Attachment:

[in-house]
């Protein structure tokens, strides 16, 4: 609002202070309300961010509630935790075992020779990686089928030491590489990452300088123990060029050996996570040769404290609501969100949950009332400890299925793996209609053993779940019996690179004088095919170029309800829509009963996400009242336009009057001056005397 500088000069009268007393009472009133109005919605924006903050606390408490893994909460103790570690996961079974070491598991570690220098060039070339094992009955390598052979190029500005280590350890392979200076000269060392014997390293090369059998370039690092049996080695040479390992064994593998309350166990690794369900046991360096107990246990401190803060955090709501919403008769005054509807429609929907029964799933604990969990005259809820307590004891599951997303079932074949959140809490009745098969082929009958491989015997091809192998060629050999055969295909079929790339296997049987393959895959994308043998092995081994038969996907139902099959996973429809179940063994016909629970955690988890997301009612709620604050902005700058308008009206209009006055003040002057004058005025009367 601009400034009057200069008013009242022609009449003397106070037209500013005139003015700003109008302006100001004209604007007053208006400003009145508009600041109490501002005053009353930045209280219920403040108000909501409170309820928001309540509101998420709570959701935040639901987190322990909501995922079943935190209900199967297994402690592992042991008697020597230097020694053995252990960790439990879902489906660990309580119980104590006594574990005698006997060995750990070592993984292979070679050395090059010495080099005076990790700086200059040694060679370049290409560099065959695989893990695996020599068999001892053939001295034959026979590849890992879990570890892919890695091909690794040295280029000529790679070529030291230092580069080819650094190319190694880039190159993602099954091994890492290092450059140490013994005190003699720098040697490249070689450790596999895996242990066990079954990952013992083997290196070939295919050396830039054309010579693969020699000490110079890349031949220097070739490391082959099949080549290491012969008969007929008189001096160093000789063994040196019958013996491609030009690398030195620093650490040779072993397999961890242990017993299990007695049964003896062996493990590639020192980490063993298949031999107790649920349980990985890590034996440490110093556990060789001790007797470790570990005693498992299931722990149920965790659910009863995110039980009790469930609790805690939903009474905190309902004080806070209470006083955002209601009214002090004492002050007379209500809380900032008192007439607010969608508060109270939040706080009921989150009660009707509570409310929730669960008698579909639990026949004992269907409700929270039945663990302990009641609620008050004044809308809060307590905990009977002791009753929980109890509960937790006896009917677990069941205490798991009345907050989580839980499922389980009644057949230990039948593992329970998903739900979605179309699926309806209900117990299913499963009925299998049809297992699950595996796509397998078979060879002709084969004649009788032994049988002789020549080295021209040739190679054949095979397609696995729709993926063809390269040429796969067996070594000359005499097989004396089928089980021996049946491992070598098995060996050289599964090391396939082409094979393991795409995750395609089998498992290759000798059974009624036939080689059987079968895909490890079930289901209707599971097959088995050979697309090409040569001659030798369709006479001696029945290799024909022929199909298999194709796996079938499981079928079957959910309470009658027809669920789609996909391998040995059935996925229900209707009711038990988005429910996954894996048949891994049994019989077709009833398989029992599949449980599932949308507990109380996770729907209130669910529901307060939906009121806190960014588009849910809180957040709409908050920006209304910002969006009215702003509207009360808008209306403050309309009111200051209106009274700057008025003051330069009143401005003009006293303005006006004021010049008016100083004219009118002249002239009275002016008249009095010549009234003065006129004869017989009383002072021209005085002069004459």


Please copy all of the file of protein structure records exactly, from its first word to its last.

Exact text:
[in-house]
């Protein structure tokens, strides 16, 4: 609002202070309300961010509630935790075992020779990686089928030491590489990452300088123990060029050996996570040769404290609501969100949950009332400890299925793996209609053993779940019996690179004088095919170029309800829509009963996400009242336009009057001056005397 500088000069009268007393009472009133109005919605924006903050606390408490893994909460103790570690996961079974070491598991570690220098060039070339094992009955390598052979190029500005280590350890392979200076000269060392014997390293090369059998370039690092049996080695040479390992064994593998309350166990690794369900046991360096107990246990401190803060955090709501919403008769005054509807429609929907029964799933604990969990005259809820307590004891599951997303079932074949959140809490009745098969082929009958491989015997091809192998060629050999055969295909079929790339296997049987393959895959994308043998092995081994038969996907139902099959996973429809179940063994016909629970955690988890997301009612709620604050902005700058308008009206209009006055003040002057004058005025009367 601009400034009057200069008013009242022609009449003397106070037209500013005139003015700003109008302006100001004209604007007053208006400003009145508009600041109490501002005053009353930045209280219920403040108000909501409170309820928001309540509101998420709570959701935040639901987190322990909501995922079943935190209900199967297994402690592992042991008697020597230097020694053995252990960790439990879902489906660990309580119980104590006594574990005698006997060995750990070592993984292979070679050395090059010495080099005076990790700086200059040694060679370049290409560099065959695989893990695996020599068999001892053939001295034959026979590849890992879990570890892919890695091909690794040295280029000529790679070529030291230092580069080819650094190319190694880039190159993602099954091994890492290092450059140490013994005190003699720098040697490249070689450790596999895996242990066990079954990952013992083997290196070939295919050396830039054309010579693969020699000490110079890349031949220097070739490391082959099949080549290491012969008969007929008189001096160093000789063994040196019958013996491609030009690398030195620093650490040779072993397999961890242990017993299990007695049964003896062996493990590639020192980490063993298949031999107790649920349980990985890590034996440490110093556990060789001790007797470790570990005693498992299931722990149920965790659910009863995110039980009790469930609790805690939903009474905190309902004080806070209470006083955002209601009214002090004492002050007379209500809380900032008192007439607010969608508060109270939040706080009921989150009660009707509570409310929730669960008698579909639990026949004992269907409700929270039945663990302990009641609620008050004044809308809060307590905990009977002791009753929980109890509960937790006896009917677990069941205490798991009345907050989580839980499922389980009644057949230990039948593992329970998903739900979605179309699926309806209900117990299913499963009925299998049809297992699950595996796509397998078979060879002709084969004649009788032994049988002789020549080295021209040739190679054949095979397609696995729709993926063809390269040429796969067996070594000359005499097989004396089928089980021996049946491992070598098995060996050289599964090391396939082409094979393991795409995750395609089998498992290759000798059974009624036939080689059987079968895909490890079930289901209707599971097959088995050979697309090409040569001659030798369709006479001696029945290799024909022929199909298999194709796996079938499981079928079957959910309470009658027809669920789609996909391998040995059935996925229900209707009711038990988005429910996954894996048949891994049994019989077709009833398989029992599949449980599932949308507990109380996770729907209130669910529901307060939906009121806190960014588009849910809180957040709409908050920006209304910002969006009215702003509207009360808008209306403050309309009111200051209106009274700057008025003051330069009143401005003009006293303005006006004021010049008016100083004219009118002249002239009275002016008249009095010549009234003065006129004869017989009383002072021209005085002069004459």